November 3, 1919 (13th Parliament, 3rd Session)


William Findlay Maclean



I am trying to get away from the condition of things that the hon. gentleman and his friends helped to impose upon this country-a condition of things that has come to be a disgrace and a scandal to Canada. I ask the hon. gentleman to come into my constituency as I am willing to go into his, and be prepared to show that it was not the maladministration that went on in connection with our railways that created this deficit. But we are now going to stop these deficits, we are going to stop these scandals, and we are going to trust the Canadian people, not only to pay the obligations but to maintain and operate their railroads. I know it is a hard thing to show a way out of the trouble that has arisen-it is a hard problem that is put up to us-but what constructive scheme has my hon. friend to submit to get us out of the trouble? Has he any scheme to submit? Did the hon. gentleman, (Mr. Copp) who spoke for an hour and a half this afternoon substitute, an alternative proposition? I have not heard one, excepting this from the papers in -Montreal that were quoted here to-day: Give it to another private company; pay all the debt that has been created, give them another subsidy, and aggravate the evil that now exists-for it will only aggravate the evil. That is doctrine I have heard in the House today and that must come to an end. I do not want to pass reflections on hon. gentlemen opposite, because I could pass reflections with respect to mistakes that have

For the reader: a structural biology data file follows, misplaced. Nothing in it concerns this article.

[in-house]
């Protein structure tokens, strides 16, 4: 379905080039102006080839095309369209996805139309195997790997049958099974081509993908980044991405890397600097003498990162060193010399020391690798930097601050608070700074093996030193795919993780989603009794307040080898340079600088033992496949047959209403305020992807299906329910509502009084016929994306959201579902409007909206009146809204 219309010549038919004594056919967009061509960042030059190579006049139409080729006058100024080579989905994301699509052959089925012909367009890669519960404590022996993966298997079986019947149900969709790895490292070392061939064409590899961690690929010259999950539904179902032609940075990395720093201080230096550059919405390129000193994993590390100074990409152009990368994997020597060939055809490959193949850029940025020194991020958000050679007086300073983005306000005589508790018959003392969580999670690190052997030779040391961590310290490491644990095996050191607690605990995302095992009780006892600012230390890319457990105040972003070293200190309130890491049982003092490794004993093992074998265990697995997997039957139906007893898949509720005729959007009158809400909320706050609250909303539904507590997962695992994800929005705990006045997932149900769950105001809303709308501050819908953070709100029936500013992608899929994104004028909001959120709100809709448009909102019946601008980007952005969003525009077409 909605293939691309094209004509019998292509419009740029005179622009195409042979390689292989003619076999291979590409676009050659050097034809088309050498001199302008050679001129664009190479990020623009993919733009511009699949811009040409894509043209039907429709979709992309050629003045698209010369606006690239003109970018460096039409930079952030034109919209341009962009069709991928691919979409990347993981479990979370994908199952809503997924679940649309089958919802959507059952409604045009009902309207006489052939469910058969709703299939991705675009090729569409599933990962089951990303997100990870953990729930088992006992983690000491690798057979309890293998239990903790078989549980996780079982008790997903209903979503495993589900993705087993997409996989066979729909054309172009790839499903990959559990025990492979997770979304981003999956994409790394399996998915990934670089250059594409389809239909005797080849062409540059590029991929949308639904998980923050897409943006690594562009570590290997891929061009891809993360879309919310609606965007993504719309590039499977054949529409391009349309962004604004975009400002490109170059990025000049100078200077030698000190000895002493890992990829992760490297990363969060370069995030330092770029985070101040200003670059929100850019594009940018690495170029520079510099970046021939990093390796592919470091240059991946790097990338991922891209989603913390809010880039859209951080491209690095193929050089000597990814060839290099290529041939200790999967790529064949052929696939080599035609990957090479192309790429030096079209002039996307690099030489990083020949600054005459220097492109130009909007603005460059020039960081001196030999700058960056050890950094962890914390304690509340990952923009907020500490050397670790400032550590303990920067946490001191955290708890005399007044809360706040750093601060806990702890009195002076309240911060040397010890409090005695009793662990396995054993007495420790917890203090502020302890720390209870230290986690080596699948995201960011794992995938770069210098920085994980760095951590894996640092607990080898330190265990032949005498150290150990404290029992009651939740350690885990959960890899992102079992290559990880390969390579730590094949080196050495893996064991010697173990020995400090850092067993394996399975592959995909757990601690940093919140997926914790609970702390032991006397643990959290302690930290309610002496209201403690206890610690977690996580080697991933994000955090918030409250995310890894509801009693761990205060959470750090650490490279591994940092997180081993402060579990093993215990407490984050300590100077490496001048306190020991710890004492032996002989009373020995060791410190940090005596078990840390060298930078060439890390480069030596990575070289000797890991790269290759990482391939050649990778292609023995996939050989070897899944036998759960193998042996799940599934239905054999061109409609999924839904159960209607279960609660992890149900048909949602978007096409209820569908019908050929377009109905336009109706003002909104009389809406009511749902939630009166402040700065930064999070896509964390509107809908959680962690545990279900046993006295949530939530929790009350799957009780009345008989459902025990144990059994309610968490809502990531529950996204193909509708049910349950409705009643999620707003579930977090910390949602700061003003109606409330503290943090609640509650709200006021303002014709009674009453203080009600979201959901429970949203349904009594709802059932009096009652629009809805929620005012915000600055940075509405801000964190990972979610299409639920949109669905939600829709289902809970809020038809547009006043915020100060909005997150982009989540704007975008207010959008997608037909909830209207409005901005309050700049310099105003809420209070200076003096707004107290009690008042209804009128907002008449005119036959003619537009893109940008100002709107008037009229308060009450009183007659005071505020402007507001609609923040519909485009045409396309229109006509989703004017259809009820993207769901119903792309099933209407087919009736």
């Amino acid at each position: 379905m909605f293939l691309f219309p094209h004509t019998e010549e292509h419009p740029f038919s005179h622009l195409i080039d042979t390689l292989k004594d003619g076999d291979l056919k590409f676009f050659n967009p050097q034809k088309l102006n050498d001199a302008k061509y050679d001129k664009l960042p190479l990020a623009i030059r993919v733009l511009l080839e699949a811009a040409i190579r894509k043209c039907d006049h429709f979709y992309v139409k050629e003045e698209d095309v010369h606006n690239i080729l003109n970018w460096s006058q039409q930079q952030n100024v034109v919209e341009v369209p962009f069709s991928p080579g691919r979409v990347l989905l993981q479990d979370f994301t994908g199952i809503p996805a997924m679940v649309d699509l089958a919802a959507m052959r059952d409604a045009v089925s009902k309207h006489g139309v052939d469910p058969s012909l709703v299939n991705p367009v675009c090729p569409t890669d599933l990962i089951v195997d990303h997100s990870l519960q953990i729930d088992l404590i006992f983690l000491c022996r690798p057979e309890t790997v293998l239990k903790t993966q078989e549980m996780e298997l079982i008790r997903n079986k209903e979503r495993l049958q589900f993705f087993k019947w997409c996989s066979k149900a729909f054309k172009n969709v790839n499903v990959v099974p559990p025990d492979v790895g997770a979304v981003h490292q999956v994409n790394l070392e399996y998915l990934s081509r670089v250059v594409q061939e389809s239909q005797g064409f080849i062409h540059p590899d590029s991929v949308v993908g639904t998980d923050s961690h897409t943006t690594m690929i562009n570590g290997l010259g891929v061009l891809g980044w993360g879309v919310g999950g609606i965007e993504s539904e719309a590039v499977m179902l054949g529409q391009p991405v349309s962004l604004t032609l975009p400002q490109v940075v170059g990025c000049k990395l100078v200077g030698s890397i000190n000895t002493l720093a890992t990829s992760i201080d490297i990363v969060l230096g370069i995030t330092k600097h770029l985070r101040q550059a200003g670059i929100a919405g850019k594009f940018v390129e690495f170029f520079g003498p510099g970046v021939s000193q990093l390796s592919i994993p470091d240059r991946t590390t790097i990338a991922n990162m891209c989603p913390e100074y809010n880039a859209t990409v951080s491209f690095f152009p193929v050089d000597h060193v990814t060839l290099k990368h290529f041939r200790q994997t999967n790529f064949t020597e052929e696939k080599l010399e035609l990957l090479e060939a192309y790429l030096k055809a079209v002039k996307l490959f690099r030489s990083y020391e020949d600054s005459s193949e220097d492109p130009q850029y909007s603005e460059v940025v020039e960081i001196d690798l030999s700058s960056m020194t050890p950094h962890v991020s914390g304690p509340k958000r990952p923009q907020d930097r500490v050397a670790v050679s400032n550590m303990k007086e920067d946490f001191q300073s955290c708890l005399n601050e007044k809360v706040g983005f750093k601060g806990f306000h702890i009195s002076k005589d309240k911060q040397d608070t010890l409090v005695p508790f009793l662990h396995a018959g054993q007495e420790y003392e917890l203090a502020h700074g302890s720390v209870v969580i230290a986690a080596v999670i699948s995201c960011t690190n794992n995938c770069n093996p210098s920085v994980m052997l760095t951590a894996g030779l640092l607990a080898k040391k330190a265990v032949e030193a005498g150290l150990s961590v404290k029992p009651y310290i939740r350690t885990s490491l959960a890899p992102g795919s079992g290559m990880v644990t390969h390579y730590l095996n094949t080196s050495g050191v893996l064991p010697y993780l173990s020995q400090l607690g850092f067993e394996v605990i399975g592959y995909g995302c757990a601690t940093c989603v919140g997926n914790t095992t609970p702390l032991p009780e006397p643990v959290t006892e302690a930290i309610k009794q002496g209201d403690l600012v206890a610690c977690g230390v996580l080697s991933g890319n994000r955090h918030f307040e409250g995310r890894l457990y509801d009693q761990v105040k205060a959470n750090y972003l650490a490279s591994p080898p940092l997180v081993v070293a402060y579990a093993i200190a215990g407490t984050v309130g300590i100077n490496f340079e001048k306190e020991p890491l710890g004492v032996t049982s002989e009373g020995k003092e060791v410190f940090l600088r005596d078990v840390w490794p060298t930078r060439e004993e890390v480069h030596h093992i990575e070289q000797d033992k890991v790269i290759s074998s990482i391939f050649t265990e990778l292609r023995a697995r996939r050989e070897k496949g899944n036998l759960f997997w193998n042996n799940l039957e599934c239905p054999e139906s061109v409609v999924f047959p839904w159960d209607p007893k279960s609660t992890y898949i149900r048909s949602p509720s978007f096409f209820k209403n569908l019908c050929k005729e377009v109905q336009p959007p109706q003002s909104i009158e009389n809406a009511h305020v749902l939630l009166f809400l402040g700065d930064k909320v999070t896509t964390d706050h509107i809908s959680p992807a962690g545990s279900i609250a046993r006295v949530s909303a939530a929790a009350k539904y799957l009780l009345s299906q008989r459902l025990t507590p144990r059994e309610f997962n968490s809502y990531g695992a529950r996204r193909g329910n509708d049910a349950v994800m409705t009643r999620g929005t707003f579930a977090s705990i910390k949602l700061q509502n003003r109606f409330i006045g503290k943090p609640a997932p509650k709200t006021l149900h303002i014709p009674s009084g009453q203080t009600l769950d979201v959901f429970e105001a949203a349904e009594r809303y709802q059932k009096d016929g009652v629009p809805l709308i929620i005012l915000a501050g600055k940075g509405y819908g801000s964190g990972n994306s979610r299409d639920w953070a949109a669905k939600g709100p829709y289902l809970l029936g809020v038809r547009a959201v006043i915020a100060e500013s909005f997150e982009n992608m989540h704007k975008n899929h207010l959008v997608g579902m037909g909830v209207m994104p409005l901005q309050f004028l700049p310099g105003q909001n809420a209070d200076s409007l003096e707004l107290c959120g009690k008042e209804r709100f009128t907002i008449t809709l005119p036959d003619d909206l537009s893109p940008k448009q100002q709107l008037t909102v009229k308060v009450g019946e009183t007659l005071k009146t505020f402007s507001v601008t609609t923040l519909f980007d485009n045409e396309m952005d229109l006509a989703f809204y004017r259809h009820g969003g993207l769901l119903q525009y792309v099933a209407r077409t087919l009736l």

been made on this side of the House in connection with railways, there have been mistakes and they have been great; but they must end and the people of Canada say they must end. Never again will a dollar of money go through this House to private-owned railways to aggravate the condition of affairs that now exists.
I want to draw attention to another thing. Let us pass from democracy and let us come to something that prevails to-day and that is the question of the coal supply of this country. A great strike threatens in the United States, and that strike is based on what? The fact that the coal measures of the United States many years ago passed into the hands of private owners and into the hands of private railways, and coal has been made a monopoly in the United State -a monopoly in something that God gave the people for their fuel for all time to come. Now that awful monopoly in coal that exists between the coal owners and the coal railways in the United States has produced a condition in which the men who operate the railways are on strike to-day and ever since this war-[DOT]

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